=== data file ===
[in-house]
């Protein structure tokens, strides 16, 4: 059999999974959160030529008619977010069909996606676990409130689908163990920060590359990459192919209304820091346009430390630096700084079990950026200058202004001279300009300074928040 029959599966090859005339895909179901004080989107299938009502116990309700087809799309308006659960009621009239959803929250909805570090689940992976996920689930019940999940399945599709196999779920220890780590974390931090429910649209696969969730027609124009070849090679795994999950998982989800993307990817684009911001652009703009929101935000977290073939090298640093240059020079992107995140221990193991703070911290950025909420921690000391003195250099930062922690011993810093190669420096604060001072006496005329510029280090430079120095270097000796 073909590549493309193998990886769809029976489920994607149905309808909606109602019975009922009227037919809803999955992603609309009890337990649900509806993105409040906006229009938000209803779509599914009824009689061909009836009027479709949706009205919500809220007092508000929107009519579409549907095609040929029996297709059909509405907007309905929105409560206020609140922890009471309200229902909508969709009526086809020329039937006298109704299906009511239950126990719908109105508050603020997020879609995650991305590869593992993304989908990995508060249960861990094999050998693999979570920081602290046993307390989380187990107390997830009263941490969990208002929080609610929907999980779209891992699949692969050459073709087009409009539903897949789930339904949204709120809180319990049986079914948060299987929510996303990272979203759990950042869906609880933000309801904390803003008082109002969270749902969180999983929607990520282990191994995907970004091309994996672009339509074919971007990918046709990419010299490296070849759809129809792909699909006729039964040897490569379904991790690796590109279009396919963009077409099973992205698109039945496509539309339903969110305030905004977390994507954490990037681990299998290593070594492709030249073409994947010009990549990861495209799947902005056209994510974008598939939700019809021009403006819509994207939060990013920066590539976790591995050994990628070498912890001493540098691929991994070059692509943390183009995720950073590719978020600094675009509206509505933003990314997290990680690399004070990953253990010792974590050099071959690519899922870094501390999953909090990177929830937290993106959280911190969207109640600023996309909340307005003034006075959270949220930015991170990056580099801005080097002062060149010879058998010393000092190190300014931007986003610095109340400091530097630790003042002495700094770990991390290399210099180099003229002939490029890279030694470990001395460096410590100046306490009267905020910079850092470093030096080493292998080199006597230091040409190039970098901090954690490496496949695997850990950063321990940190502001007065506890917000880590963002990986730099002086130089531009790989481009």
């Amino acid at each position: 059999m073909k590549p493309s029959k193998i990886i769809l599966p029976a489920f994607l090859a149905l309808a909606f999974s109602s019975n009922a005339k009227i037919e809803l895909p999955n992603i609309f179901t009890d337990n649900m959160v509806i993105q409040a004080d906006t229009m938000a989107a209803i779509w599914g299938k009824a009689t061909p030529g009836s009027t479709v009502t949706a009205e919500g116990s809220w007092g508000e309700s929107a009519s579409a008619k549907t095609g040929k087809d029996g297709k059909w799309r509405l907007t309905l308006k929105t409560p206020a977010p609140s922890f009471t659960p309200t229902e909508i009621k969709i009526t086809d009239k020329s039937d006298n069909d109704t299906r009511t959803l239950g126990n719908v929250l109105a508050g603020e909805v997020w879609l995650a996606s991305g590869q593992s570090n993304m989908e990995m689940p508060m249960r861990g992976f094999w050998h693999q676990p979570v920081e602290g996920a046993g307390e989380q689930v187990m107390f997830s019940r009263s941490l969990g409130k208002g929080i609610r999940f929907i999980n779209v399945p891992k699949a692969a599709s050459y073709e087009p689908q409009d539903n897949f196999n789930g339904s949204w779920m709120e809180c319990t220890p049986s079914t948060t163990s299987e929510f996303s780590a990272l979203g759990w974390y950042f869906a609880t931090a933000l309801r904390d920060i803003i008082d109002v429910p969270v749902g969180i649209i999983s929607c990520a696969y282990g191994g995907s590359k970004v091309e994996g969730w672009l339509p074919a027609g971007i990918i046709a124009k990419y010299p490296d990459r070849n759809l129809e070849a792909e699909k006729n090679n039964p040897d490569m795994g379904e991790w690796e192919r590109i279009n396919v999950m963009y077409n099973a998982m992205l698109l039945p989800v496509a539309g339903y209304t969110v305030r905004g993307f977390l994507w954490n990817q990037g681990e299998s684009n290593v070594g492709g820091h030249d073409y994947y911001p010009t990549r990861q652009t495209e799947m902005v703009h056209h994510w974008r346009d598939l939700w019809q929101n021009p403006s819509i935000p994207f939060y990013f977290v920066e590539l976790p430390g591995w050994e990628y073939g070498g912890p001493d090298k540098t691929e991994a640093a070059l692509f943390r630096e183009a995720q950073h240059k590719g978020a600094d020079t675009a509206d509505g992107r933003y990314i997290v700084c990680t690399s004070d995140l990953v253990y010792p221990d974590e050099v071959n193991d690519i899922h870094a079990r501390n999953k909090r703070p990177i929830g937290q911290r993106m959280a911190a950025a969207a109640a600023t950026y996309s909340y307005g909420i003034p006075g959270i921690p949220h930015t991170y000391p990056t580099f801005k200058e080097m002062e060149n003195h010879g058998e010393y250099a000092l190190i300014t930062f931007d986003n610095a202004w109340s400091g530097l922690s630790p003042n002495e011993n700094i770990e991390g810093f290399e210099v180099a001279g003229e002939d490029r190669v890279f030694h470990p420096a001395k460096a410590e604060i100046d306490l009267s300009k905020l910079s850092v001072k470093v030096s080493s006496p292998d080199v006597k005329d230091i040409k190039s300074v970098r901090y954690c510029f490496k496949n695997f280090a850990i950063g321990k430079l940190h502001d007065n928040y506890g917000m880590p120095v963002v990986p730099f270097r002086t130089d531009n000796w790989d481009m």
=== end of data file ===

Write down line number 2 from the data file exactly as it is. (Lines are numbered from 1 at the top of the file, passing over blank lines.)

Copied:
């Protein structure tokens, strides 16, 4: 059999999974959160030529008619977010069909996606676990409130689908163990920060590359990459192919209304820091346009430390630096700084079990950026200058202004001279300009300074928040 029959599966090859005339895909179901004080989107299938009502116990309700087809799309308006659960009621009239959803929250909805570090689940992976996920689930019940999940399945599709196999779920220890780590974390931090429910649209696969969730027609124009070849090679795994999950998982989800993307990817684009911001652009703009929101935000977290073939090298640093240059020079992107995140221990193991703070911290950025909420921690000391003195250099930062922690011993810093190669420096604060001072006496005329510029280090430079120095270097000796 073909590549493309193998990886769809029976489920994607149905309808909606109602019975009922009227037919809803999955992603609309009890337990649900509806993105409040906006229009938000209803779509599914009824009689061909009836009027479709949706009205919500809220007092508000929107009519579409549907095609040929029996297709059909509405907007309905929105409560206020609140922890009471309200229902909508969709009526086809020329039937006298109704299906009511239950126990719908109105508050603020997020879609995650991305590869593992993304989908990995508060249960861990094999050998693999979570920081602290046993307390989380187990107390997830009263941490969990208002929080609610929907999980779209891992699949692969050459073709087009409009539903897949789930339904949204709120809180319990049986079914948060299987929510996303990272979203759990950042869906609880933000309801904390803003008082109002969270749902969180999983929607990520282990191994995907970004091309994996672009339509074919971007990918046709990419010299490296070849759809129809792909699909006729039964040897490569379904991790690796590109279009396919963009077409099973992205698109039945496509539309339903969110305030905004977390994507954490990037681990299998290593070594492709030249073409994947010009990549990861495209799947902005056209994510974008598939939700019809021009403006819509994207939060990013920066590539976790591995050994990628070498912890001493540098691929991994070059692509943390183009995720950073590719978020600094675009509206509505933003990314997290990680690399004070990953253990010792974590050099071959690519899922870094501390999953909090990177929830937290993106959280911190969207109640600023996309909340307005003034006075959270949220930015991170990056580099801005080097002062060149010879058998010393000092190190300014931007986003610095109340400091530097630790003042002495700094770990991390290399210099180099003229002939490029890279030694470990001395460096410590100046306490009267905020910079850092470093030096080493292998080199006597230091040409190039970098901090954690490496496949695997850990950063321990940190502001007065506890917000880590963002990986730099002086130089531009790989481009």